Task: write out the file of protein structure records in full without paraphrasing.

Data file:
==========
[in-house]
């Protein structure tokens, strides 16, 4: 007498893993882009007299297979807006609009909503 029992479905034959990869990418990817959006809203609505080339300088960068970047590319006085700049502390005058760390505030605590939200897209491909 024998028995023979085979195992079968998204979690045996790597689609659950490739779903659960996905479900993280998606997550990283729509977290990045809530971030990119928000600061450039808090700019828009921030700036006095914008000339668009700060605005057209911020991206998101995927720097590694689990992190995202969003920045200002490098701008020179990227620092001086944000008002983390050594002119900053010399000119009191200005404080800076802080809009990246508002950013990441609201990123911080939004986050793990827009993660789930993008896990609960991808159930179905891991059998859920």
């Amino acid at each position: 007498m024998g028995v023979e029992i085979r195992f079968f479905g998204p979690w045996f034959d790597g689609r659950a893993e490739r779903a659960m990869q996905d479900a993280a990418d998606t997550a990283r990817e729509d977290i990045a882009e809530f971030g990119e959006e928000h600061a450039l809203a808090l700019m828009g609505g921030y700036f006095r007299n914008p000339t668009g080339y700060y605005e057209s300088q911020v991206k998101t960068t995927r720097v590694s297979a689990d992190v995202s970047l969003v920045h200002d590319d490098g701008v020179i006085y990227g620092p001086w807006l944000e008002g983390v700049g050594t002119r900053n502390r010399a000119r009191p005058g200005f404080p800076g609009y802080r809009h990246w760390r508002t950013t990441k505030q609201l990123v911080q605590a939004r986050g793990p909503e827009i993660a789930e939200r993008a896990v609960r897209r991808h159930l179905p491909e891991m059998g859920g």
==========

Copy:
[in-house]
């Protein structure tokens, strides 16, 4: 007498893993882009007299297979807006609009909503 029992479905034959990869990418990817959006809203609505080339300088960068970047590319006085700049502390005058760390505030605590939200897209491909 024998028995023979085979195992079968998204979690045996790597689609659950490739779903659960996905479900993280998606997550990283729509977290990045809530971030990119928000600061450039808090700019828009921030700036006095914008000339668009700060605005057209911020991206998101995927720097590694689990992190995202969003920045200002490098701008020179990227620092001086944000008002983390050594002119900053010399000119009191200005404080800076802080809009990246508002950013990441609201990123911080939004986050793990827009993660789930993008896990609960991808159930179905891991059998859920």
């Amino acid at each position: 007498m024998g028995v023979e029992i085979r195992f079968f479905g998204p979690w045996f034959d790597g689609r659950a893993e490739r779903a659960m990869q996905d479900a993280a990418d998606t997550a990283r990817e729509d977290i990045a882009e809530f971030g990119e959006e928000h600061a450039l809203a808090l700019m828009g609505g921030y700036f006095r007299n914008p000339t668009g080339y700060y605005e057209s300088q911020v991206k998101t960068t995927r720097v590694s297979a689990d992190v995202s970047l969003v920045h200002d590319d490098g701008v020179i006085y990227g620092p001086w807006l944000e008002g983390v700049g050594t002119r900053n502390r010399a000119r009191p005058g200005f404080p800076g609009y802080r809009h990246w760390r508002t950013t990441k505030q609201l990123v911080q605590a939004r986050g793990p909503e827009i993660a789930e939200r993008a896990v609960r897209r991808h159930l179905p491909e891991m059998g859920g």